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8 Virus-encoded DNA Topoisomerases

Wai Mun Huang


The ubiquity of DNA topoisomerases is now well established. These enzymes participate in many vital aspects of DNA metabolism including replication, transcription, recombination, and chromosomal segregation. In virus-infected prokaryotic and eukaryotic systems, the host DNA topoisomerases are usually recruited to perform the functions needed for virus growth and development. Two relatively large and complex double-stranded DNA (dsDNA) viruses, one in prokaryotes and one in eukaryotes, are known to encode their own topoisomerases that are required for viral growth and development. Bacteriophage T4 and its relatives encode a type-II ATP-dependent DNA topoisomerase, whereas vaccinia, a poxvirus, encodes a type-I enzyme. These two viral enzymes have properties distinct from the host enzymes. Their subunit structure and activity, the organization of their coding sequence, and their possible role in virus development are the subject of this chapter.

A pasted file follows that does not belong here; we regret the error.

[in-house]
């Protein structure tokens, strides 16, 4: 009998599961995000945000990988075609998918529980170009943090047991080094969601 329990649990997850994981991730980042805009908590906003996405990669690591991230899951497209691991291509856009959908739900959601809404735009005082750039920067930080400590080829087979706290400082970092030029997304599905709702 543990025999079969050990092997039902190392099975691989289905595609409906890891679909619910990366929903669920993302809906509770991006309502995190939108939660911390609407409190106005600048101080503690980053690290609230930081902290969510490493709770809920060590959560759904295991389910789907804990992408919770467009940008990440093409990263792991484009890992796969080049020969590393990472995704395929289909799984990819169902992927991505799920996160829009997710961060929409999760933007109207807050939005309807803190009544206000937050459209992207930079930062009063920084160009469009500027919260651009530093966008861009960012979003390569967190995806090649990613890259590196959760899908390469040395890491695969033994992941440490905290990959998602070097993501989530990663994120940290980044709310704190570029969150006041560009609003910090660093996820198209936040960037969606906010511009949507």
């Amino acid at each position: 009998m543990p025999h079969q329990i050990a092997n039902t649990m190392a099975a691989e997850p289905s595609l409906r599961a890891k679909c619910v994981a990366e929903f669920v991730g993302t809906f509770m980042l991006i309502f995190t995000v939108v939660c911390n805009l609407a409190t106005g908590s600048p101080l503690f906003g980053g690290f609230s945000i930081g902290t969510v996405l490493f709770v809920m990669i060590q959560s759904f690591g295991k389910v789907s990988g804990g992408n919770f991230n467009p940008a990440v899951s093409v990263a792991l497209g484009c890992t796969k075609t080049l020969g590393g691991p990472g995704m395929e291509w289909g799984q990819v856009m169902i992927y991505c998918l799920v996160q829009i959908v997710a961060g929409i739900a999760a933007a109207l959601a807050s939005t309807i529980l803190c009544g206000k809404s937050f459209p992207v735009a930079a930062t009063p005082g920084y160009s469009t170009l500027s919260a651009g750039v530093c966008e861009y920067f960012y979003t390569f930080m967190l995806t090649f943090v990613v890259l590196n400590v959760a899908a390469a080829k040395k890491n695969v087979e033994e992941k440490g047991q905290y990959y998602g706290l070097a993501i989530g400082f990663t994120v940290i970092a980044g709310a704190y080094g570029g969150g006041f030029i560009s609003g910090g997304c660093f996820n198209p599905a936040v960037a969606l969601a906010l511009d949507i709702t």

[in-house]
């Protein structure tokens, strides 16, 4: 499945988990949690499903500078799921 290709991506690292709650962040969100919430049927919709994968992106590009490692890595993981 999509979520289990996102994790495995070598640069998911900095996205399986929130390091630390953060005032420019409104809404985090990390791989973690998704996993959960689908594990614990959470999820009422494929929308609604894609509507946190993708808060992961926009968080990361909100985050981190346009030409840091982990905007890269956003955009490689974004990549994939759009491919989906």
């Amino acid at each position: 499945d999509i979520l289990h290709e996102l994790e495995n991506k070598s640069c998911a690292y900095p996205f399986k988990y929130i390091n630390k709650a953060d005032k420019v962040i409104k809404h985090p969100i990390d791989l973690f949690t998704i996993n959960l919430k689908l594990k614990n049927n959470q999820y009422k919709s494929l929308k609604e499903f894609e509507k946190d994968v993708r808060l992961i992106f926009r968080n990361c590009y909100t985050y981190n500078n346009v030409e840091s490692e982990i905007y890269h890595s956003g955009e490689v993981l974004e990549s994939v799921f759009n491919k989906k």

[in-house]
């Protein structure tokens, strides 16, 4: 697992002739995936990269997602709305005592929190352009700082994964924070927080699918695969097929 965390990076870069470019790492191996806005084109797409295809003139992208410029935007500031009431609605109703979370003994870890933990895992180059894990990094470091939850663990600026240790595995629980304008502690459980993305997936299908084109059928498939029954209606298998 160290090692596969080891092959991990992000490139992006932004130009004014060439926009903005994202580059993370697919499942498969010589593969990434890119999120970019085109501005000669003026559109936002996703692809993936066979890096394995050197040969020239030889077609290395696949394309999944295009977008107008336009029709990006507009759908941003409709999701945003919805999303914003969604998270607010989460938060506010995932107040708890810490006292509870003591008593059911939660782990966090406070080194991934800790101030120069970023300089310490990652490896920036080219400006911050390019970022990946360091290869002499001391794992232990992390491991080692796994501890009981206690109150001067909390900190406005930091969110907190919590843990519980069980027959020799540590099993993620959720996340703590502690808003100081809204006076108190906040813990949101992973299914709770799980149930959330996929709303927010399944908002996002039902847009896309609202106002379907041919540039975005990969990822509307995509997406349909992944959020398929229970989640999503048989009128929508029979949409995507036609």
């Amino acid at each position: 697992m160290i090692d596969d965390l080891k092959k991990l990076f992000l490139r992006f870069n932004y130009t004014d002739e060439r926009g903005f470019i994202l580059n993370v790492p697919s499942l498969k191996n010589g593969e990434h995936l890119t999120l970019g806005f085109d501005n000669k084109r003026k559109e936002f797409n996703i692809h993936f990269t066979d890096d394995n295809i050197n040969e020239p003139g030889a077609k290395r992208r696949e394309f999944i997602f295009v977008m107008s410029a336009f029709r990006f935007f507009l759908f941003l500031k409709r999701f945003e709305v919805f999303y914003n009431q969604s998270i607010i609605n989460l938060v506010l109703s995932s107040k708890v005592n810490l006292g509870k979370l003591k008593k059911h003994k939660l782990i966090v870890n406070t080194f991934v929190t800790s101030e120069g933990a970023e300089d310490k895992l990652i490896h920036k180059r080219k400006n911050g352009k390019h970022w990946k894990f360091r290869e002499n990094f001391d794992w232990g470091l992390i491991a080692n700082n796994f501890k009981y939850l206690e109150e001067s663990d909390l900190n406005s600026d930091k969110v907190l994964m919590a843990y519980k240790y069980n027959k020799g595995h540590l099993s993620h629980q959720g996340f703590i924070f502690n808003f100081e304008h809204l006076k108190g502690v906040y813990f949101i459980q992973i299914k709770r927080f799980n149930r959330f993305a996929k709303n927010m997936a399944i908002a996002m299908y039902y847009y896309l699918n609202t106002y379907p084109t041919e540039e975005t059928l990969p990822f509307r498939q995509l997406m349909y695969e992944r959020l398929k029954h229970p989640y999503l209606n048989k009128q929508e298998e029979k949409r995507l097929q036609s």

A. General Description of T4 DNA Metabolism
Bacteriophage T4 is a large lytic virus of Escherichia coli. Its genome is 166-kb pairs in length. The viral DNA is terminally repetitious with 3% redundancy. The genome is circularly permuted so that in different molecules any given gene lies at different distances from the end. Hence, the virus has a circular genetic map although the genome is a linear duplex DNA molecule. The viral DNA is modified with glucosylated hydroxymethylated cytosine in place of cytosine. These modifications protect the viral DNA from some host restriction endonucleases and may also provide an added avenue of control for the virus. T4 development follows a...

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